in Be Yoga

What’s The Deal With Chaturunga?

Practical tips from an experienced yoga instructor that will help you practice the Chaturanga asana correctly, without risking your shoulders or knees.

Have you seen that adorable meme? It’s a picture of T-Rex with his mouth touching the ground and his little arms lingering in space, unable to connect to the floor. The caption says: “T-Rex Hates Chaturanga.”

It makes me giggle every time I see it on a t-shirt or on a pinterest board. Poor T-Rex can’t reach the floor with his little arms and as such he doesn’t like low plank! I know many yogis whose arms reach the floor and they also don’t like low plank. Those who do it correctly feel their energy in the triceps and those who don’t feel it in the shoulders. No doubt about it: low planks are a challenge.

I am not one to teach a million chaturanga to urdva muhka transitions. As a Prana Flow teacher, I have learned many different ways to transition through a vinyasa and will often find myself exploring different backbends and other challenges with our arm strength on the mat. The biggest reason is due to alignment. Low plank, or chaturanga has to be one of the most challenging asanas in terms of alignment and as such I tend not to teach it that frequently. If I do, there are specific rules I bring attention to that I would like to gift to you as well.

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RULE #1
NEVER jump back to high plank. It will blow out your shoulders very quickly. When you jump back you should find yourself in a low plank. When you’re in high plank your shoulders are over your wrists and your arms are straight and rigid. If you jump into this position, you are putting added pressure to the straight arms and therefore effecting your shoulders. If you’re not strong enough quite yet, thats okay! Step back one foot at a time and lower your body slowly to the floor.

RULE #2
Lower your bottom. Chances are that in your plank pose, you bottom is too high or too low in the air. You want to find yourself in a straight line. Think about standing in tadasana (mountain pose). When you’re in that position, you are staking your shoulders over your hips, hips over your feet. The same thing applies in plank, so get your shoulders and hips on the same plane. Engage your core, because you should feel both high and low plank in your core muscles as well are your arms.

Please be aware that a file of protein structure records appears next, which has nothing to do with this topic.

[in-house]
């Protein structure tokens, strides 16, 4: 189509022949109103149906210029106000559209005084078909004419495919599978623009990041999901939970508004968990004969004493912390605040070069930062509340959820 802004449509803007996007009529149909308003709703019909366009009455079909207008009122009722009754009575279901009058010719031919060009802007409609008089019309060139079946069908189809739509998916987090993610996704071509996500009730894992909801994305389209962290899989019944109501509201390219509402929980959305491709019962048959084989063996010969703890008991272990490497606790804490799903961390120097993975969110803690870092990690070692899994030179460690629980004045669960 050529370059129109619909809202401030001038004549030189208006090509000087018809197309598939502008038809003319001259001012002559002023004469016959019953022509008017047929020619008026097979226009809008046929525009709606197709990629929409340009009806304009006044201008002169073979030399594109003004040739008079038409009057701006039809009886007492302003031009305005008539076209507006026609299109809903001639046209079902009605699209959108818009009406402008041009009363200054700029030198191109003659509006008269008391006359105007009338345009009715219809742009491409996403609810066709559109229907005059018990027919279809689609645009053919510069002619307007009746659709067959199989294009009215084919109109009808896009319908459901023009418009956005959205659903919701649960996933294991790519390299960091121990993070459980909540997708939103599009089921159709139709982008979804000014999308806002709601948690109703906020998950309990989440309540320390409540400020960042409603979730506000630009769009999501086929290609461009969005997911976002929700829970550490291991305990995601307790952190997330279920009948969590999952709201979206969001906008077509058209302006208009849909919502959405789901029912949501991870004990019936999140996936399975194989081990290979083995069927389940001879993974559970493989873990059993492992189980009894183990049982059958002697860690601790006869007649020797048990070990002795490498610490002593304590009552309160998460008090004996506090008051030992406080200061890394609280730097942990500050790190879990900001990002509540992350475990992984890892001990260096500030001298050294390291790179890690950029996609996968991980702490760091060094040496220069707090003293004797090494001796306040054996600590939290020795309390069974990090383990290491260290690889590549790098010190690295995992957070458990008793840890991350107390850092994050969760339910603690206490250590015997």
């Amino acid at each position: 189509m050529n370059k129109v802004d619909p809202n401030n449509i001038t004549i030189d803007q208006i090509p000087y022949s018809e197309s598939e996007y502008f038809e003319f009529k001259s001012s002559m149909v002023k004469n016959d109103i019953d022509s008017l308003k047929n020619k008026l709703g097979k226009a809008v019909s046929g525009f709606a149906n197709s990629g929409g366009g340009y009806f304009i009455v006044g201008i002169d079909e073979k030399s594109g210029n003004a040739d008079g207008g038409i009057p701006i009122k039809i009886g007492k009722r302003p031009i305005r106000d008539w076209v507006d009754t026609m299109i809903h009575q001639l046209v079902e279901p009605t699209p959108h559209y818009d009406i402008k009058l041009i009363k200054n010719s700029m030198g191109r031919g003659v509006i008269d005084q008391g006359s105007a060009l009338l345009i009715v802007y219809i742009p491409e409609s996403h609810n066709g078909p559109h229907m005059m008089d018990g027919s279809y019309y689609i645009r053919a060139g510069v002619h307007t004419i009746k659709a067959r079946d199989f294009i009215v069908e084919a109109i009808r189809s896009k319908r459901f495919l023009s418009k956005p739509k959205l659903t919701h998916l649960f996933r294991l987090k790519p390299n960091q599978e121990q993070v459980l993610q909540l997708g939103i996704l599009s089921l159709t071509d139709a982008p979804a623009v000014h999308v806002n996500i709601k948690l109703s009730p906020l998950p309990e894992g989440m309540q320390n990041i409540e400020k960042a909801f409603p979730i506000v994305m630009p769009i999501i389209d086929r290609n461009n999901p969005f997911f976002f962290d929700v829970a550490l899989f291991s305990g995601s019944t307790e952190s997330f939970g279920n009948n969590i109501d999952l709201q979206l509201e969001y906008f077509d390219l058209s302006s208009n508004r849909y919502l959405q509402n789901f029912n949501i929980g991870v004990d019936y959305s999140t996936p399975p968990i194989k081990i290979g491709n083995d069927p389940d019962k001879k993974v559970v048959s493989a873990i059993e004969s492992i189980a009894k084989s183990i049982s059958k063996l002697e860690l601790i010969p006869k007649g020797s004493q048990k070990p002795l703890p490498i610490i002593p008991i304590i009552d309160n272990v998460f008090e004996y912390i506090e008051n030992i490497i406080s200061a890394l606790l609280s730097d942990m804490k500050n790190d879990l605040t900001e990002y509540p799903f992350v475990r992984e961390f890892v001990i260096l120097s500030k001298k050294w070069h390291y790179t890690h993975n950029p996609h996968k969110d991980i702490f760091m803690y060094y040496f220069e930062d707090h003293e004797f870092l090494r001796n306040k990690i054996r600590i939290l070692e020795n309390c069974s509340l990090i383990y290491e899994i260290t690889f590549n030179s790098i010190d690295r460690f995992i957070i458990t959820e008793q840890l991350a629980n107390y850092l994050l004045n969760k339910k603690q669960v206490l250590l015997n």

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RULE #3
Keep your elbows hugging your ribs. When we lower down from high to low, I often see chicken wings in my classes. Keep those elbows tucked in tight by your side. This is not a push-up in any traditional sense and you need those elbows close to lower down safely and slowly.

RULE #4:
When transitioning anywhere in the plank/dog series, be sure to use both feet at the same time. Teachers says: “roll over your toes” often and we mean that we would like you to roll over both feet at the same time. Unless you’re not strong enough to jump back, there is no reason you should be lowering both feet one at a time. If you’re strong enough in the core, use both feet at the same time to jump back and to roll from upward dog into downward dog. This will save you years of chiropractic adjustments on your hips and low back as you’ll be fully in balance.

**And it’s OKAY when you’re gaining strength, but once you’re strong enough, roll those toes.**

These simple rules will help to keep you in alignment and allow you to transition safely between poses. Be sure to add breath (and a smile) to every asana and you’ll always be on the right path.

 

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